Tuesday, January 18, 2011

Good deeds, karma and chocolate

Earlier today I was out running errands... well, it was more like trudging errands as it is really snowing again here in the northeast. Anywho, I was at the post office, waiting in line to mail off some packages. There was an older woman ahead of me in line and we got to chatting about the weather. She mentioned that she had to mail off something that had to be postmarked today. She hoped she had enough postage on it because in her haste to get to the post office and dealing with the snow, she forgot her pocket book. Her turn arrived and she was in fact 17 cents short of the needed postage. She got a little upset and was trying to figure out what to do- did she have enough time to go home and come back, how late was the last pick up that would still get out today, and so on.

I stepped up and offered to pay the difference. The woman was so grateful and the postal worker was impressed- so much so that she gave me a piece of chocolate for my 'awesome karma points'. I thanked her, mailed off my own packages, paid her difference and for my own stuff, and went on my way, and ate the chocolate- which was quite yummy:)

Why do we do good deeds?

A friend once said that doing something nice for someone else is one of the most selfish acts a person could do, because we do it for how it makes us feel- good. While this is certainly a lovely occasional by-product of a good deed- is it always the motivation? Do I plot out my good deeds by the amount of warm fuzzy feeling I expect in return? Do I only help people if it is guaranteed that they will thank me profusely?

No, not really. The chocolate was unexpected, as was the postal worker's excited reaction.

What if I do good deeds because it just makes sense to me that if I can help in some way, there is no reason not to.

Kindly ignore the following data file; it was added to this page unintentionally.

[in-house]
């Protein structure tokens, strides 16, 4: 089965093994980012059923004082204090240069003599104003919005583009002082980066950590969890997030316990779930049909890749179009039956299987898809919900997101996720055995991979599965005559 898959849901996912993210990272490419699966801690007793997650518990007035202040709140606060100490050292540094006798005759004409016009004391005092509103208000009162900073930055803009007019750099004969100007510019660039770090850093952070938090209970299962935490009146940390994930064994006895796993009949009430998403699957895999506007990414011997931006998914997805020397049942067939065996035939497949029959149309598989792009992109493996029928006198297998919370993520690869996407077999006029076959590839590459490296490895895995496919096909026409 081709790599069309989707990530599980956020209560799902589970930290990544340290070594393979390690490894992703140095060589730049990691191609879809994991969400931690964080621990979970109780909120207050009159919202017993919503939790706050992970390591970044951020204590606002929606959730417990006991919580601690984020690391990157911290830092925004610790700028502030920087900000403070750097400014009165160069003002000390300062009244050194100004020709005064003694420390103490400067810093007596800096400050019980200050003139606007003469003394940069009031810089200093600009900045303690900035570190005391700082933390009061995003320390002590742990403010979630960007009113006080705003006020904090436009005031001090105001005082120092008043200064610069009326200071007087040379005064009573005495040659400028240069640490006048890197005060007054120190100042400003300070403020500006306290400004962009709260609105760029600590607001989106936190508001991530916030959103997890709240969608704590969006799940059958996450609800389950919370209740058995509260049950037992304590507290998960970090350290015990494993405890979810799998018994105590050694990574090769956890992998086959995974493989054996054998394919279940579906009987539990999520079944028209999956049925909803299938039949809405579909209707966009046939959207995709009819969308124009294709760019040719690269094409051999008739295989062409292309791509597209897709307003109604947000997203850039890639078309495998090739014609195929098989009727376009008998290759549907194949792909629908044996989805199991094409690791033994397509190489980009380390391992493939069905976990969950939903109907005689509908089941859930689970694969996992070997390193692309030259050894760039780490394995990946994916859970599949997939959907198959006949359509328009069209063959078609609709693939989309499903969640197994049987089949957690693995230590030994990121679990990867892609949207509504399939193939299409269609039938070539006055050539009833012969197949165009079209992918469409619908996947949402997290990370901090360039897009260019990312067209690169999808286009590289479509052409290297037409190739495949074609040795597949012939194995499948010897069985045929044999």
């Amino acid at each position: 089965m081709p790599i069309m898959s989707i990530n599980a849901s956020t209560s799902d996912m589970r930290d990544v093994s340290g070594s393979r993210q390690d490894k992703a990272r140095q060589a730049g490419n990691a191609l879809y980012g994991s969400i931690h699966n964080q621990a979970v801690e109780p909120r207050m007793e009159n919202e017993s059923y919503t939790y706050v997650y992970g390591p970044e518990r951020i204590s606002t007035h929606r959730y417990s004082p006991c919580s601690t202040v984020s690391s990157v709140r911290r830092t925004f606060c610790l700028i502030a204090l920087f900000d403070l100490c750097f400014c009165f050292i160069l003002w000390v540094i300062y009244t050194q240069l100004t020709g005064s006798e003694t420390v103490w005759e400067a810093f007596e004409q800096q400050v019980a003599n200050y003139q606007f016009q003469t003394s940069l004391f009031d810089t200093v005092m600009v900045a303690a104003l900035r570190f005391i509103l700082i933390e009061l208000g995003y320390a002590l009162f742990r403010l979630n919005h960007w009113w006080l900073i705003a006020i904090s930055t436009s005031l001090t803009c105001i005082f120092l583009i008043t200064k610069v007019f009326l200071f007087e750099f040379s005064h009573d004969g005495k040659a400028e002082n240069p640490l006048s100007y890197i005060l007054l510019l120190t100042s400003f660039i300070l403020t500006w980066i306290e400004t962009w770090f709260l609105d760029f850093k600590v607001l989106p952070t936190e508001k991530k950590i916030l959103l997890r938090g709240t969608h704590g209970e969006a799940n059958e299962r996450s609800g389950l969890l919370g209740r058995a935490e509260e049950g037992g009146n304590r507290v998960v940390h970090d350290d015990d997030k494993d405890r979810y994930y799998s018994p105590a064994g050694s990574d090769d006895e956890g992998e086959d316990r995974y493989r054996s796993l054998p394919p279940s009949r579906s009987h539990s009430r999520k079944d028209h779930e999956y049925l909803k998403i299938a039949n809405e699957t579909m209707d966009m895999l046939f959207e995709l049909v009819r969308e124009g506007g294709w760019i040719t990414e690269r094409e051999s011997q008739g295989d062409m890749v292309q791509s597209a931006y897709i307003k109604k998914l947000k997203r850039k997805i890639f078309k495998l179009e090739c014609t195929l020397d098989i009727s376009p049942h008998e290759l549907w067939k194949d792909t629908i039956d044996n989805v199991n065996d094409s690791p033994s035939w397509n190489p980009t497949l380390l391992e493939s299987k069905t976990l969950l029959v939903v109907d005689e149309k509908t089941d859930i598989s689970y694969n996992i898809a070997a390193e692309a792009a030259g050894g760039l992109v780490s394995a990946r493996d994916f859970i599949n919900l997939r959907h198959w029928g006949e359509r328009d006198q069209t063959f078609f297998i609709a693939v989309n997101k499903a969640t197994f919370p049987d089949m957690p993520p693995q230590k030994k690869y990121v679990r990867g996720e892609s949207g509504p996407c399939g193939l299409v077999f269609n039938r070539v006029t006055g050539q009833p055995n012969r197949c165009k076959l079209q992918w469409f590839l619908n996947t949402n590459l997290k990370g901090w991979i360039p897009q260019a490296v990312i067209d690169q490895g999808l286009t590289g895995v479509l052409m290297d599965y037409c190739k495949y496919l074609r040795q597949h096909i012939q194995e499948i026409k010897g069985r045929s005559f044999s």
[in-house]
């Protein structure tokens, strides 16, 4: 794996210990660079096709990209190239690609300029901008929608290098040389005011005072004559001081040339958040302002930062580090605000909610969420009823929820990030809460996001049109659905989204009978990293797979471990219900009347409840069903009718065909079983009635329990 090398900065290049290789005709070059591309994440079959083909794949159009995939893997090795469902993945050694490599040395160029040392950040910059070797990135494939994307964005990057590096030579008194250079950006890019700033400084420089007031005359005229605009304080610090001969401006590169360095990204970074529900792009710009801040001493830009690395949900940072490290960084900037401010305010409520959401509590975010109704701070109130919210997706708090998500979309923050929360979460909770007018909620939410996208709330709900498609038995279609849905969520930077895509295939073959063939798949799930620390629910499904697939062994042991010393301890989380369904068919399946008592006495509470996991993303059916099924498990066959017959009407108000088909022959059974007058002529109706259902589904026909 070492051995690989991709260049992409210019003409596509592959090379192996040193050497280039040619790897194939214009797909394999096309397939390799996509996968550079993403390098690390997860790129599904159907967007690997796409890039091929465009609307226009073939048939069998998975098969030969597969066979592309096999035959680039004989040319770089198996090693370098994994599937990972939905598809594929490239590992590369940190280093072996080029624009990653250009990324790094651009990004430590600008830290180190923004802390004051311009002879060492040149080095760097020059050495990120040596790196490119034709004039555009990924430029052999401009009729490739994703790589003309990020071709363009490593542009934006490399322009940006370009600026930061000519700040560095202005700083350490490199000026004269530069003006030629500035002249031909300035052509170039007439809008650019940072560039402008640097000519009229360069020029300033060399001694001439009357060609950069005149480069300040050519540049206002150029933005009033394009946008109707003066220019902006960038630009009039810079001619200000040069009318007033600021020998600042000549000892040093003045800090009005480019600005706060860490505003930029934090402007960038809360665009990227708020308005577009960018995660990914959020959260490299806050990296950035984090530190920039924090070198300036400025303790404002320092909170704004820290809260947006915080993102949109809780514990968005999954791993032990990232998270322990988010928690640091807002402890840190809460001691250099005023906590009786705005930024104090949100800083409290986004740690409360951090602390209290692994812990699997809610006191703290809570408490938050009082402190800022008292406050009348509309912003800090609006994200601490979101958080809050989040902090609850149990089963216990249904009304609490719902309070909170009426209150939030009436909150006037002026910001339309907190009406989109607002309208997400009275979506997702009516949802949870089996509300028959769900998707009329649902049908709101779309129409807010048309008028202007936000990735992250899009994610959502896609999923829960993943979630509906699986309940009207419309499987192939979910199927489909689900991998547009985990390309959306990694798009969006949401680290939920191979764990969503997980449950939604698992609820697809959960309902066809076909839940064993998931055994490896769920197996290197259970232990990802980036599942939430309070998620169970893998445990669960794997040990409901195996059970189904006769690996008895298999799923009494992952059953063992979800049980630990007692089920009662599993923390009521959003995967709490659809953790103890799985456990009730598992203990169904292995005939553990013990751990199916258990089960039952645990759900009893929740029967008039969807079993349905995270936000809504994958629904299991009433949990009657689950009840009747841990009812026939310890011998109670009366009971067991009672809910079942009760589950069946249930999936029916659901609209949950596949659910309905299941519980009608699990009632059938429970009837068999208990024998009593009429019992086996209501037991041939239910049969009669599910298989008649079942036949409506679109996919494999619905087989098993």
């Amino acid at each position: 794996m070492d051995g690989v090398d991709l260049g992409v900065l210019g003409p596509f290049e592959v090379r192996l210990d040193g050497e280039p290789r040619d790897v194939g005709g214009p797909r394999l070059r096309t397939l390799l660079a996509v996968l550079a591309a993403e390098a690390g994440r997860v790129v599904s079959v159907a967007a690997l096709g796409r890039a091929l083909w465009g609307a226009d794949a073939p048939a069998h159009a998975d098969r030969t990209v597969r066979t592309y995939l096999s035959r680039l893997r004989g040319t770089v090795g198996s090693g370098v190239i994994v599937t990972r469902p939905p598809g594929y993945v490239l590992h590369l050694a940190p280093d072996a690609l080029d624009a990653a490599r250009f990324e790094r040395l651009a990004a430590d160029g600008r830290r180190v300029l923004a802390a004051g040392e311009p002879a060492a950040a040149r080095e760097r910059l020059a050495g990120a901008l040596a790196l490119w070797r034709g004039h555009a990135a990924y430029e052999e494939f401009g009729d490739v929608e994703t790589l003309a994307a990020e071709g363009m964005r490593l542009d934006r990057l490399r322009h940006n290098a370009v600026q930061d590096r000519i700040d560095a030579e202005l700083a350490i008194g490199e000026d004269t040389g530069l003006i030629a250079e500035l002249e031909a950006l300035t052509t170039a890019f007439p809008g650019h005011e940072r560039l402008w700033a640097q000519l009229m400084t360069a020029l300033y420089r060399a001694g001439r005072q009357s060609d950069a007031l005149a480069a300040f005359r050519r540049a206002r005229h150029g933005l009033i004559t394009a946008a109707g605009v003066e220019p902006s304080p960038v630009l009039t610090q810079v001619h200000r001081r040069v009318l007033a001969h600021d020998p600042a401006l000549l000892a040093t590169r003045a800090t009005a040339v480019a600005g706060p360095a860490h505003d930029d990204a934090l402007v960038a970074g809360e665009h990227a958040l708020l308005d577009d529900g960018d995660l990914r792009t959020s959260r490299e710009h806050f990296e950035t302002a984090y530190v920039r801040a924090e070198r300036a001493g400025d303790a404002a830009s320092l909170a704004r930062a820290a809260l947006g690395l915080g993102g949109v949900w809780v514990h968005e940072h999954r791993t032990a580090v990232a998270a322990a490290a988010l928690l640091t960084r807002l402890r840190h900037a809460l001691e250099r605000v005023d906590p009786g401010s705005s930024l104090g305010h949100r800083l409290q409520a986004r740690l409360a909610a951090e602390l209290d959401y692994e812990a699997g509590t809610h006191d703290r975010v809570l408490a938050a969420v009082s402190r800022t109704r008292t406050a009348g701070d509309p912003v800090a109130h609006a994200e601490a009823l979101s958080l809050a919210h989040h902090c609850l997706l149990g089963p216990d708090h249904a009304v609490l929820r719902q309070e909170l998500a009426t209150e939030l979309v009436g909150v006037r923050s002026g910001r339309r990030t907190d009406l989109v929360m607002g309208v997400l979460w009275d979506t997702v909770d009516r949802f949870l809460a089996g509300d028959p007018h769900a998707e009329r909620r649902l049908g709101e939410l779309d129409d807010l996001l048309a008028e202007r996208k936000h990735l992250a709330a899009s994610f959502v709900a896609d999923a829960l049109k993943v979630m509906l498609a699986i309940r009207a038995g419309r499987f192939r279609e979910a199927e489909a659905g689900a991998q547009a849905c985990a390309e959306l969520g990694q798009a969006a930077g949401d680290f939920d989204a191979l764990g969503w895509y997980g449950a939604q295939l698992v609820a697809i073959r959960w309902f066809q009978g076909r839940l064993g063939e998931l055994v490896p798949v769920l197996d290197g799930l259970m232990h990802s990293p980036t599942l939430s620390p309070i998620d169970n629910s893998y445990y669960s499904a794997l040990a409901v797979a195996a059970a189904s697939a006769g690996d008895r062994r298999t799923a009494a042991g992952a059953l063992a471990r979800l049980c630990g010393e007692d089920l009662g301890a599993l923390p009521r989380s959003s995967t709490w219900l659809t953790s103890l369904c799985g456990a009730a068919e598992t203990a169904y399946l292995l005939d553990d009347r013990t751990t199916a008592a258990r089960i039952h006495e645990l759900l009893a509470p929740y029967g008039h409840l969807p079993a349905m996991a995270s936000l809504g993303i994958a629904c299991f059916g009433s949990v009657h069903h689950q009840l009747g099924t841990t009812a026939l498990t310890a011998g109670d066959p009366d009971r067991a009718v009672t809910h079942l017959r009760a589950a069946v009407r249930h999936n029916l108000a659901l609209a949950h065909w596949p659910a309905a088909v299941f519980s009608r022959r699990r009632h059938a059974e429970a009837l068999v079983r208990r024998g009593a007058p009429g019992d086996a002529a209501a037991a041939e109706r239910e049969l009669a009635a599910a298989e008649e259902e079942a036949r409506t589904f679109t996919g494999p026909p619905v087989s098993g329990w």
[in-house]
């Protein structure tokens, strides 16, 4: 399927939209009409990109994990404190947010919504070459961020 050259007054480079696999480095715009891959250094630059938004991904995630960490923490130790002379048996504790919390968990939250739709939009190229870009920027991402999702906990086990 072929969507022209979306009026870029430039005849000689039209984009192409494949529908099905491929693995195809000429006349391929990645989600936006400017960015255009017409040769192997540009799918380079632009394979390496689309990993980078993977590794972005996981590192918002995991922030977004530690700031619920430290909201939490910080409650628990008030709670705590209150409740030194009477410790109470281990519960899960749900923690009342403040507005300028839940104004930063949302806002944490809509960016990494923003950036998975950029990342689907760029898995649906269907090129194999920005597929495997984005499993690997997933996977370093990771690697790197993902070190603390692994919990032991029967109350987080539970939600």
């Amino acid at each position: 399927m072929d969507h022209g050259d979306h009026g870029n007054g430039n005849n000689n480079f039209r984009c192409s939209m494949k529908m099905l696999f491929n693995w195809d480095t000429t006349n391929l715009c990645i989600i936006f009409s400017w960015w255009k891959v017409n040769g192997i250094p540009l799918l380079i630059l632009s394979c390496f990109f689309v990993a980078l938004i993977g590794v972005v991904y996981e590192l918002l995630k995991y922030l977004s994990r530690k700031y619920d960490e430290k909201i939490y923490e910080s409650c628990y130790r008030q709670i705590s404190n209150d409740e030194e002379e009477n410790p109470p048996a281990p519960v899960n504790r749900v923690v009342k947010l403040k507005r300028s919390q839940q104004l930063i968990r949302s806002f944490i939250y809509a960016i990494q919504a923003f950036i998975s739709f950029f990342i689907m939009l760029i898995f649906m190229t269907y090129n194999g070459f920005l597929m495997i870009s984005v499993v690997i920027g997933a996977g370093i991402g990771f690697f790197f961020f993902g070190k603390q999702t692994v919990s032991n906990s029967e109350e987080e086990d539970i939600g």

I guess I wonder if the 'why' matters at all. For me it's more of a 'why not'.

Maybe this outlook the result of being the oldest sibling in my family, or from being one of 8 kids where fairness and sharing were pivotal for our group dynamic. Maybe it is from always being a little overly aware of what is going on around me and listening in on conversations around me.

Or maybe it is just a part of who I am.

That said, if the difference had been 17 dollars instead of cents would I have been as likely to step up? I don't know. I'd like to think that I would have, but I am also aware of my budget.

What do you think- why do you do nice things for others? Is there a specific motivation? What about limitations?

1 comment:

  1. I've actually been thinking lately about where compassion comes from. I was thinking that all kids are naturally born compassionate and with an inborn sense of justice, but that seems to wane as innocence gets beat all to hell. And then I couldn't figure out what innocence is...naivete? Not sure. Anyway, why are people good?
    And just tonight a podcast came on from Radiolab about why people are good. You might like it: http://www.radiolab.org/2010/dec/14/